110 Ways Enterprises Can Limit Third-Party Cyber-Risk
To compete in a global marketplace, enterprises increasingly are moving their business processes and other services to the cloud and outside suppliers. This trend has created many more attack surfaces for cyber-criminals. According to industry analysts, nearly two-thirds of major breaches involve a third party. Complex supply chains amplify this cyber-risk. As enterprise digital ecosystems expand beyond the traditional boundaries of their organizations, reducing risk from third parties becomes a high priority. What are the key steps enterprises of any size should take to reduce its risk from third-party data breaches? In this eWEEK slide show, primary industry information comes from CyberGRX CEO Fred Kneip, a former head of compliance and security at Bridgewater Associates and principal at McKinsey & Co., whose company makes a risk-management platform.
2Recognize That Third Parties Include More Than Vendors
3Evaluate Third Parties Based on Risk, Not Total Spend
Determine the extent to which your organization shares confidential information. What type of connections does it have with third parties? A company may spend more with its cafeteria supplier than its back-end server maintenance company, but the server maintenance company deals with more confidential information, so it can pose a greater risk.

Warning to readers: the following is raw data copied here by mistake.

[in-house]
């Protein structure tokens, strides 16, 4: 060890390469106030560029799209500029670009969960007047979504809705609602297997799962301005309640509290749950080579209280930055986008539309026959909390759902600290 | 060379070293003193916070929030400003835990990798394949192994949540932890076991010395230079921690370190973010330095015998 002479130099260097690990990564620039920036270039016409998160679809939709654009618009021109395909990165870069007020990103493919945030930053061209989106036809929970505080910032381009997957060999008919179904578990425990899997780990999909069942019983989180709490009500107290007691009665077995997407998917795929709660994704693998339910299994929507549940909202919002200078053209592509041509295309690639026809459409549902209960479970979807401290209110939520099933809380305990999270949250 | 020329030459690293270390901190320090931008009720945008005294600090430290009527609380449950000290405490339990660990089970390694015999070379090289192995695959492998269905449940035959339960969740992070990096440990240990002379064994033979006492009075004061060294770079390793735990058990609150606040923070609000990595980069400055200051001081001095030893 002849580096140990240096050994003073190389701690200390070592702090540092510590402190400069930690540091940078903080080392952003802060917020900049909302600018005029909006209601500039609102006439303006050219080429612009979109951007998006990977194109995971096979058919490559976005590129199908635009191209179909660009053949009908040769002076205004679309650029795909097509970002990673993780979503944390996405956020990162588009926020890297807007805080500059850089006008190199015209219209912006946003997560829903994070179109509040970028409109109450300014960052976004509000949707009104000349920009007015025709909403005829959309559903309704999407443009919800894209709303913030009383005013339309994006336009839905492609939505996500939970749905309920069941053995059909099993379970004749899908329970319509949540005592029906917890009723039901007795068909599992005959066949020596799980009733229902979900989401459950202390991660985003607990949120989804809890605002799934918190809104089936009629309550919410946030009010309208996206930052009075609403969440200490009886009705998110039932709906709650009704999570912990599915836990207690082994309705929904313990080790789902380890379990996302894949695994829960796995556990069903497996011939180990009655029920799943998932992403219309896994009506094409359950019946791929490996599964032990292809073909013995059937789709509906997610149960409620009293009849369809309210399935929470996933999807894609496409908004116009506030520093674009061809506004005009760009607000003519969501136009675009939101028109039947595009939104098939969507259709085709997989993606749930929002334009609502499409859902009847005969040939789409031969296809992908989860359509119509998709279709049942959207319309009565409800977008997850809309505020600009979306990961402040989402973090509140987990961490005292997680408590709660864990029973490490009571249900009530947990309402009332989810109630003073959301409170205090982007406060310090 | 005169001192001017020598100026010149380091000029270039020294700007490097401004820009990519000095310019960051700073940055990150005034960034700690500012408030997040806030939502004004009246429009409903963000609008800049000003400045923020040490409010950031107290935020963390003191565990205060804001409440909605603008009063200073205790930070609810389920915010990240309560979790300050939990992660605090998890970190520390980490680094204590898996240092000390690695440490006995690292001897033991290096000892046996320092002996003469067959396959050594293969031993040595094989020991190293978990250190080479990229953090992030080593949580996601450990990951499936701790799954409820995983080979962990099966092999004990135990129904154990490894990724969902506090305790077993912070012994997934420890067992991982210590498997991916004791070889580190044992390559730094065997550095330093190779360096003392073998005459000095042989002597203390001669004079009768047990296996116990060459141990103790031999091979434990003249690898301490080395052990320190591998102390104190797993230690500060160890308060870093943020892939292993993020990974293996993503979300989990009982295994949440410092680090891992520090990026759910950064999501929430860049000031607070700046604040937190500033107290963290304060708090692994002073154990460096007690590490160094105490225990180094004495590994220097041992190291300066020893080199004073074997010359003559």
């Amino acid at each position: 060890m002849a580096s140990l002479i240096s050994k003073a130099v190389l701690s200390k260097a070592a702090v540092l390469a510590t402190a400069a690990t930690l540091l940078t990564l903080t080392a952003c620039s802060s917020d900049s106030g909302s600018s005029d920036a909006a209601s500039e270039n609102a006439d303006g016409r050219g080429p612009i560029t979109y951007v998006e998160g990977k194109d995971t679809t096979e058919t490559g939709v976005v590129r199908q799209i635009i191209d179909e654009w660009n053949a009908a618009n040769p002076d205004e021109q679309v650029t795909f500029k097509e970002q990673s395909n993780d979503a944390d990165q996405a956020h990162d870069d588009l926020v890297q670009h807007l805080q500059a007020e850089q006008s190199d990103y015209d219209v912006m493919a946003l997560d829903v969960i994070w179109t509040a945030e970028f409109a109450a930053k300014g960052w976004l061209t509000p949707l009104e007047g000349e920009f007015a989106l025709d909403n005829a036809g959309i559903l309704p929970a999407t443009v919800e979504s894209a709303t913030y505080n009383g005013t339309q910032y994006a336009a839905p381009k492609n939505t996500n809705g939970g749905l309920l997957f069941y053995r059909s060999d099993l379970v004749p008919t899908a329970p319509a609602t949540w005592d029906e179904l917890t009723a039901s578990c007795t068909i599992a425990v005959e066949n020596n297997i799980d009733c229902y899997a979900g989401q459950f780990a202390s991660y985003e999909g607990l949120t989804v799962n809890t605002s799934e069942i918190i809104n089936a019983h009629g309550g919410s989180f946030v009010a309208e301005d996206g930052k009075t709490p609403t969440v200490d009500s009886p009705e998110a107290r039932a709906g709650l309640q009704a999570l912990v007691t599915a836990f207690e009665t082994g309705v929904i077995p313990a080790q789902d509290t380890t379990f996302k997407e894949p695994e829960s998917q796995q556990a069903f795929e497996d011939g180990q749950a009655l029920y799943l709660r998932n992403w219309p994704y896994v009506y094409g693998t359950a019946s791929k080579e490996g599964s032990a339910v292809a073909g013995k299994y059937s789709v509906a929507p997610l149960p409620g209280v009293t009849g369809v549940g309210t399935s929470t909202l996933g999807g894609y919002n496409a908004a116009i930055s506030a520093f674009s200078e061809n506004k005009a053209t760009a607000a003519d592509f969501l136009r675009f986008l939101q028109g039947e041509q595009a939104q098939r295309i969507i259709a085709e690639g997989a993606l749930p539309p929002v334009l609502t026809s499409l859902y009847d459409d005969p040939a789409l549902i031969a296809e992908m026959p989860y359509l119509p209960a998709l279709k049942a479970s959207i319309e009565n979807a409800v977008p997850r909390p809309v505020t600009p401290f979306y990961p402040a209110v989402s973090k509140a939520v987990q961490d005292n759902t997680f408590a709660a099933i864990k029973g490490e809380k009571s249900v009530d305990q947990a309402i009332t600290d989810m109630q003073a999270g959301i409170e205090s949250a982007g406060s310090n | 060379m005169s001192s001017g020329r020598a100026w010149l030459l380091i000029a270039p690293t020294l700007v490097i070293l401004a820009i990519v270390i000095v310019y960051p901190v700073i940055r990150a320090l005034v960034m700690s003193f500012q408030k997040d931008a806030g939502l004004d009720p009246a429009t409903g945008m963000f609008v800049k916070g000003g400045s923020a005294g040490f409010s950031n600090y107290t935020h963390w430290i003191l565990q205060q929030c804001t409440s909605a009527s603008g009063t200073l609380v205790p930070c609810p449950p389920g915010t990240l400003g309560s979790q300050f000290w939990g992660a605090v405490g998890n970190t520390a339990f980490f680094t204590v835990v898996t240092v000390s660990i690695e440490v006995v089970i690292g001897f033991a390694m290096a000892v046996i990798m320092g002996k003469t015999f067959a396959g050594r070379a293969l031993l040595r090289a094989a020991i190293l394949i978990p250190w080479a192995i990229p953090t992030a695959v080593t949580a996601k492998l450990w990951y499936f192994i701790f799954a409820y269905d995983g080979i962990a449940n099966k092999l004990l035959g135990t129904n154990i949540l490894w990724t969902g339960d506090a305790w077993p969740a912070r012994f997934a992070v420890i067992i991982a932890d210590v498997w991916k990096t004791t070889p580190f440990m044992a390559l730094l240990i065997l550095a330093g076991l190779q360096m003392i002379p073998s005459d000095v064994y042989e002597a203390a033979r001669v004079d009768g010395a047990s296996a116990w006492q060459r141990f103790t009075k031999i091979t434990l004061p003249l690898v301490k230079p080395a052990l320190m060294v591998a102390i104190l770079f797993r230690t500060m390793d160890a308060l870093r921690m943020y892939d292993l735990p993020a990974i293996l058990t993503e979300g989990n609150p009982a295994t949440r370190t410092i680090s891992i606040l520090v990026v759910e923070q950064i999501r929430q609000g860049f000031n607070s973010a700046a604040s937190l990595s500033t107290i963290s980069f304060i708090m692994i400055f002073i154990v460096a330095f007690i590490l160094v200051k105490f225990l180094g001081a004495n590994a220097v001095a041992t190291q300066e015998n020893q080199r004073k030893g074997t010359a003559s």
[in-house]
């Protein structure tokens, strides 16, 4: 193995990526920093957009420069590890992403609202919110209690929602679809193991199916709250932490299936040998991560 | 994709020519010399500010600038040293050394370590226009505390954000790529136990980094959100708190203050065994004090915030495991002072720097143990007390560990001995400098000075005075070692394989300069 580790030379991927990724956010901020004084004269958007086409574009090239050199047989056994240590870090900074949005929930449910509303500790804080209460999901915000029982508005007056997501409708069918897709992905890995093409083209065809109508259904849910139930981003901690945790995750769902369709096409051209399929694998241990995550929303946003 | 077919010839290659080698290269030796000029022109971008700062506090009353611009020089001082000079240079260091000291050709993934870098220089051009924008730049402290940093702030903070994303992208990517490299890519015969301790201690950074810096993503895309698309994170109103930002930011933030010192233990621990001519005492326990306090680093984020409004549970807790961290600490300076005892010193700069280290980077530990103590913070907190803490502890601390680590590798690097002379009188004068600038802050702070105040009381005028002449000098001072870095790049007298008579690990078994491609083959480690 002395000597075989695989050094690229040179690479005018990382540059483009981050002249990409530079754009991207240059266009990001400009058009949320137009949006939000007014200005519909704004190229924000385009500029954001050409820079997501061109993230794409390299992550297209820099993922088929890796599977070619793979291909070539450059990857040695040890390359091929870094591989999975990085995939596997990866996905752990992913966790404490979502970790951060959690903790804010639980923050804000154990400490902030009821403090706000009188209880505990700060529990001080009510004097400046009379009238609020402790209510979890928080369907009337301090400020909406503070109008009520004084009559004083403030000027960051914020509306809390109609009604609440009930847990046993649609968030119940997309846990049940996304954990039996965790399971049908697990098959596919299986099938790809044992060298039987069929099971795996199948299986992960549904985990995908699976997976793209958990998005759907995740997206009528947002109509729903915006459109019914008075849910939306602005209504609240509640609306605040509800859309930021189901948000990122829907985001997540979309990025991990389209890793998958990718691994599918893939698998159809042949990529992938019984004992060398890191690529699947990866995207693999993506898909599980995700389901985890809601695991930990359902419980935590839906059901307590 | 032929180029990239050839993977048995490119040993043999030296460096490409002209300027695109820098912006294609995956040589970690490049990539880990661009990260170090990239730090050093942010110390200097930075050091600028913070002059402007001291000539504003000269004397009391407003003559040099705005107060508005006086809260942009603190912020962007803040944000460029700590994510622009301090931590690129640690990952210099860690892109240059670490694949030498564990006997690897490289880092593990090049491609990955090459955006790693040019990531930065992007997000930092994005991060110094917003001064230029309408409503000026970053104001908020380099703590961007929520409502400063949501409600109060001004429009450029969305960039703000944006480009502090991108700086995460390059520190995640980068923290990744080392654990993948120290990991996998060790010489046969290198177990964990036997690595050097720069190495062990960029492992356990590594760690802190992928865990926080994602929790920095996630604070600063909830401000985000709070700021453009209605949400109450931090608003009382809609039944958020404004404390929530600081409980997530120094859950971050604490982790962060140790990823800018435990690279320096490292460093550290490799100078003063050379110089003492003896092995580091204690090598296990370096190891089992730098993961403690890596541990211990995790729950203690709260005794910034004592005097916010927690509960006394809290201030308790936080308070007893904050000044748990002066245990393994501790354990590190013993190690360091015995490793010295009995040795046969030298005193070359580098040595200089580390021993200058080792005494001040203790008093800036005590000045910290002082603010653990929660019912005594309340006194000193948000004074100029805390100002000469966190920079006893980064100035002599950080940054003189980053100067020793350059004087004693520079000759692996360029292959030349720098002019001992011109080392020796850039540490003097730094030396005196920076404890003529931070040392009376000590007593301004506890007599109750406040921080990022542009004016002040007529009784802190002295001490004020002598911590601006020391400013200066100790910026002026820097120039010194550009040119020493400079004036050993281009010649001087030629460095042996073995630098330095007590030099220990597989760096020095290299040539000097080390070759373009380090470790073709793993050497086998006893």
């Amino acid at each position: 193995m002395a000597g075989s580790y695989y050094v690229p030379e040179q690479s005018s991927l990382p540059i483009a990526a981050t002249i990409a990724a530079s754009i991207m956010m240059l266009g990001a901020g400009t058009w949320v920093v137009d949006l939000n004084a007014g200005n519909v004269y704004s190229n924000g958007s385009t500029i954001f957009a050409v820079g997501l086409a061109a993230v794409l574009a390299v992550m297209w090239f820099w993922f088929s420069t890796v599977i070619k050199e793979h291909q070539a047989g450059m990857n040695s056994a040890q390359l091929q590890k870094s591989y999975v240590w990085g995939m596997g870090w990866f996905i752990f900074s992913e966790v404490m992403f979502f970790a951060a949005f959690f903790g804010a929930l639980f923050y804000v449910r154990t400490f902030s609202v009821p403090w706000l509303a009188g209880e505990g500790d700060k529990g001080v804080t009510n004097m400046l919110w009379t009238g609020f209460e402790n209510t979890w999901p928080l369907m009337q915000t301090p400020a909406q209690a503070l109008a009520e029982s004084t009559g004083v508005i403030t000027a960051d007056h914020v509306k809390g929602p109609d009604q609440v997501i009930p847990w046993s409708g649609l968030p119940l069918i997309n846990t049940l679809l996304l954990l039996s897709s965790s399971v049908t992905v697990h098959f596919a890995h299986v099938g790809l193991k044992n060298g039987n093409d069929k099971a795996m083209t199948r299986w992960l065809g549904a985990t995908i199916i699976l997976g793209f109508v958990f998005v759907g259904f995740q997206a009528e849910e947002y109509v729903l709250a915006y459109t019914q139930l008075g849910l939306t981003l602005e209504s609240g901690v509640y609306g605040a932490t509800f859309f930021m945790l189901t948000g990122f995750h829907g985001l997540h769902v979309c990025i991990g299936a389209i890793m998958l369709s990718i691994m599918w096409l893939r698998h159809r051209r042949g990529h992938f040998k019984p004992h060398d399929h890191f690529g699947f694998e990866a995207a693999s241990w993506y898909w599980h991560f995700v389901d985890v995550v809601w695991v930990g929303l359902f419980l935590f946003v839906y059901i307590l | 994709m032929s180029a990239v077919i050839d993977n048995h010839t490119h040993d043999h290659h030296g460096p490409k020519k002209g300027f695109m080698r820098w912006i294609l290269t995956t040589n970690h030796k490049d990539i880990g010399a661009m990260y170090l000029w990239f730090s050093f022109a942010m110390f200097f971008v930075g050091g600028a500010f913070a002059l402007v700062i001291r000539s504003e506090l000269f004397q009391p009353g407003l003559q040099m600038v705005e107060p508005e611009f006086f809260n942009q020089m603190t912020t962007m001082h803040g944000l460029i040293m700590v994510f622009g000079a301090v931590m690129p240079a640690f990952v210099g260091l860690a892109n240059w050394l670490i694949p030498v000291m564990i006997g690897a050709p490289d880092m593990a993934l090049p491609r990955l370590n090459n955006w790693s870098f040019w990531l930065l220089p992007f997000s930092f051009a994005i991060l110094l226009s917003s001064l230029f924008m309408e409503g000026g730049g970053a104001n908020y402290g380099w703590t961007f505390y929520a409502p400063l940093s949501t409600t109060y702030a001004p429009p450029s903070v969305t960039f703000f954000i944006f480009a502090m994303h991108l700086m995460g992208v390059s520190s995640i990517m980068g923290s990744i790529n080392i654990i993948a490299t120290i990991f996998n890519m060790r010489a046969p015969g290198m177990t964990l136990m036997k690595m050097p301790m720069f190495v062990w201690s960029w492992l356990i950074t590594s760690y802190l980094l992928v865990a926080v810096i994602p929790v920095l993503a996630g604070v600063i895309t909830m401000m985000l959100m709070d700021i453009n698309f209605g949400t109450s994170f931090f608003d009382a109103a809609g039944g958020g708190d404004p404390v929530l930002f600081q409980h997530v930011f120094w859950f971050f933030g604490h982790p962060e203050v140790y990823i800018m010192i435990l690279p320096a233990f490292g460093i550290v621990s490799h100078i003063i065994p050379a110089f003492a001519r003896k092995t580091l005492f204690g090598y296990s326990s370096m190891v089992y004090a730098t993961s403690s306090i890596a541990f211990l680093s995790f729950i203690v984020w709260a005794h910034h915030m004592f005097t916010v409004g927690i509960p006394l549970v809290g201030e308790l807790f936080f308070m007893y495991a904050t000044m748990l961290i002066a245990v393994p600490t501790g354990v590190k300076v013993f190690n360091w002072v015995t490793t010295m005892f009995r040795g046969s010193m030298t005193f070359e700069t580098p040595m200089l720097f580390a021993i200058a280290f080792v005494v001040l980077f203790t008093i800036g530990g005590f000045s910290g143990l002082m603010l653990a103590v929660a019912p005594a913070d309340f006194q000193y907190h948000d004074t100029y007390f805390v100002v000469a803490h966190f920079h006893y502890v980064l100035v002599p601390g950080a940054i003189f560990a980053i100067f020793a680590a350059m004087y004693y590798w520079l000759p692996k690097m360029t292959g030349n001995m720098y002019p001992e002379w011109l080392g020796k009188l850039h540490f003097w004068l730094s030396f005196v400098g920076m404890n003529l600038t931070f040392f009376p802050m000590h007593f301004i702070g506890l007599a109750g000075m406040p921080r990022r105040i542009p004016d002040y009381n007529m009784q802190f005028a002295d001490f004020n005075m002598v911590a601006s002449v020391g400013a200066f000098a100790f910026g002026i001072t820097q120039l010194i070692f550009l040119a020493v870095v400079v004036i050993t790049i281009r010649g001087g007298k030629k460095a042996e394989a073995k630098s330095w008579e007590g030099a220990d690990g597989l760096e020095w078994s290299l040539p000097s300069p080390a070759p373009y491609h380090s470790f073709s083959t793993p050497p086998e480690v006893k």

4Consider Security in Third-Party Selection
Too often, security is left out of the vetting process of potential providers. This can lead to last-minute assessments to meet deal deadlines or using providers with poor security practices because “we are already so far along.” Incorporating security requirements into the initial vetting process will limit any negative outcomes later.
5Regulatory Compliance Does Not Mean Risk Management
6Require Ongoing Maintenance of Third Parties
7Follow Through on Contractual Commitments
8Practice Open Communication
Modern third-party cyber-risk management (TPCRM) programs require continuous, open communication between the large enterprise and its partners. A TPCRM program should be mutually beneficial, with each party involved in the other’s progress. Successful security programs and TPCRM require true collaboration.
9Educate Your Team
Make sure the business leaders in your organization, including the board of directors, understand the risks of third-party relationships. Have larger conversations about informed risk assumption and the need to remove the perception of security as a blocker to business. All business decisions must be made with a comprehensive understanding of the risks involved.
10Be Prepared to Answer the Important Question
11Streamline Your Response Process to Assessment Requests
Since no standardized cyber-risk assessment exists currently, companies must complete risk assessments for each of its third-party providers. To reduce the number of individual assessments that you have to complete, try to develop a assessment process that works for your own organization that multiple third-parties will accept to enable your company to share updated security information continuously.